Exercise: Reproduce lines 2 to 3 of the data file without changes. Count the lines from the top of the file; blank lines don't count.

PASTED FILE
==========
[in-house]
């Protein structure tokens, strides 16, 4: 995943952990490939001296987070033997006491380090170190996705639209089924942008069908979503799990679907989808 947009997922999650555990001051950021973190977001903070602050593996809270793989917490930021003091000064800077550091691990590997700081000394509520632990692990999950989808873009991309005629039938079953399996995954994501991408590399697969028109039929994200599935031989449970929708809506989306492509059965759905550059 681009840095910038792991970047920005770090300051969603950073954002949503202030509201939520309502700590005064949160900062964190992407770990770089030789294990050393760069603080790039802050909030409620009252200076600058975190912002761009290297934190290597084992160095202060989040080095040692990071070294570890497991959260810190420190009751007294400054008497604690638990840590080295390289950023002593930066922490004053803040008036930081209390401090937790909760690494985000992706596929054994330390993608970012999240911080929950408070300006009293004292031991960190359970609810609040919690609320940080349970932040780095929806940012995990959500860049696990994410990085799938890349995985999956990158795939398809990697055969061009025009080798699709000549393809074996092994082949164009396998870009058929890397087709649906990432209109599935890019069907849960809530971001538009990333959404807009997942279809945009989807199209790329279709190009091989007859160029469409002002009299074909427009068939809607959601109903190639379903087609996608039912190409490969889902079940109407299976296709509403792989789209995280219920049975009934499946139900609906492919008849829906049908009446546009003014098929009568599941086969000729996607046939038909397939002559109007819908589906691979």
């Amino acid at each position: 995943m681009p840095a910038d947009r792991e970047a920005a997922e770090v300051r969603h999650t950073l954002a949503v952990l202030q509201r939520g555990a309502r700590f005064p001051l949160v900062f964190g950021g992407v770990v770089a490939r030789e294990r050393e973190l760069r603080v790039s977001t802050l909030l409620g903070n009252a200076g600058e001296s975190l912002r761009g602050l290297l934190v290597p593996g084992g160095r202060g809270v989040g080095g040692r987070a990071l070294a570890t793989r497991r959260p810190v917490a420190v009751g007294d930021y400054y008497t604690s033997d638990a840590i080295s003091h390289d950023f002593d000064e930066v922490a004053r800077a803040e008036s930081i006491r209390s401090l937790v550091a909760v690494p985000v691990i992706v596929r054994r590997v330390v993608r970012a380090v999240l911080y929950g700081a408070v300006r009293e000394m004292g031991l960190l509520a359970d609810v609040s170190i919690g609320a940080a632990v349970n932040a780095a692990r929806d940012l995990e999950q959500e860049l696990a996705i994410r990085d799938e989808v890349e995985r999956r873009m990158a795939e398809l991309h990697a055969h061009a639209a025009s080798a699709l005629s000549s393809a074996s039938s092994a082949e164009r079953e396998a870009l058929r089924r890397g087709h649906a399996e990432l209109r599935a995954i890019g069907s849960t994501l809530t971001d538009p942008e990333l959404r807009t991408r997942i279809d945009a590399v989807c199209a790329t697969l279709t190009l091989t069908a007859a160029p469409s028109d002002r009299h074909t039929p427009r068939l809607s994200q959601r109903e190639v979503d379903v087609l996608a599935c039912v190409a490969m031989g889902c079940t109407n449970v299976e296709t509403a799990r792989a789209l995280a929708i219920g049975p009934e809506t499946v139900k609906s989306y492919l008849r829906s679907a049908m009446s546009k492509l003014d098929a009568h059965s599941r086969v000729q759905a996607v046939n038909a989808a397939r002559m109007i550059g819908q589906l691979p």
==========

């Protein structure tokens, strides 16, 4: 995943952990490939001296987070033997006491380090170190996705639209089924942008069908979503799990679907989808 947009997922999650555990001051950021973190977001903070602050593996809270793989917490930021003091000064800077550091691990590997700081000394509520632990692990999950989808873009991309005629039938079953399996995954994501991408590399697969028109039929994200599935031989449970929708809506989306492509059965759905550059 681009840095910038792991970047920005770090300051969603950073954002949503202030509201939520309502700590005064949160900062964190992407770990770089030789294990050393760069603080790039802050909030409620009252200076600058975190912002761009290297934190290597084992160095202060989040080095040692990071070294570890497991959260810190420190009751007294400054008497604690638990840590080295390289950023002593930066922490004053803040008036930081209390401090937790909760690494985000992706596929054994330390993608970012999240911080929950408070300006009293004292031991960190359970609810609040919690609320940080349970932040780095929806940012995990959500860049696990994410990085799938890349995985999956990158795939398809990697055969061009025009080798699709000549393809074996092994082949164009396998870009058929890397087709649906990432209109599935890019069907849960809530971001538009990333959404807009997942279809945009989807199209790329279709190009091989007859160029469409002002009299074909427009068939809607959601109903190639379903087609996608039912190409490969889902079940109407299976296709509403792989789209995280219920049975009934499946139900609906492919008849829906049908009446546009003014098929009568599941086969000729996607046939038909397939002559109007819908589906691979």
């Amino acid at each position: 995943m681009p840095a910038d947009r792991e970047a920005a997922e770090v300051r969603h999650t950073l954002a949503v952990l202030q509201r939520g555990a309502r700590f005064p001051l949160v900062f964190g950021g992407v770990v770089a490939r030789e294990r050393e973190l760069r603080v790039s977001t802050l909030l409620g903070n009252a200076g600058e001296s975190l912002r761009g602050l290297l934190v290597p593996g084992g160095r202060g809270v989040g080095g040692r987070a990071l070294a570890t793989r497991r959260p810190v917490a420190v009751g007294d930021y400054y008497t604690s033997d638990a840590i080295s003091h390289d950023f002593d000064e930066v922490a004053r800077a803040e008036s930081i006491r209390s401090l937790v550091a909760v690494p985000v691990i992706v596929r054994r590997v330390v993608r970012a380090v999240l911080y929950g700081a408070v300006r009293e000394m004292g031991l960190l509520a359970d609810v609040s170190i919690g609320a940080a632990v349970n932040a780095a692990r929806d940012l995990e999950q959500e860049l696990a996705i994410r990085d799938e989808v890349e995985r999956r873009m990158a795939e398809l991309h990697a055969h061009a639209a025009s080798a699709l005629s000549s393809a074996s039938s092994a082949e164009r079953e396998a870009l058929r089924r890397g087709h649906a399996e990432l209109r599935a995954i890019g069907s849960t994501l809530t971001d538009p942008e990333l959404r807009t991408r997942i279809d945009a590399v989807c199209a790329t697969l279709t190009l091989t069908a007859a160029p469409s028109d002002r009299h074909t039929p427009r068939l809607s994200q959601r109903e190639v979503d379903v087609l996608a599935c039912v190409a490969m031989g889902c079940t109407n449970v299976e296709t509403a799990r792989a789209l995280a929708i219920g049975p009934e809506t499946v139900k609906s989306y492919l008849r829906s679907a049908m009446s546009k492509l003014d098929a009568h059965s599941r086969v000729q759905a996607v046939n038909a989808a397939r002559m109007i550059g819908q589906l691979p």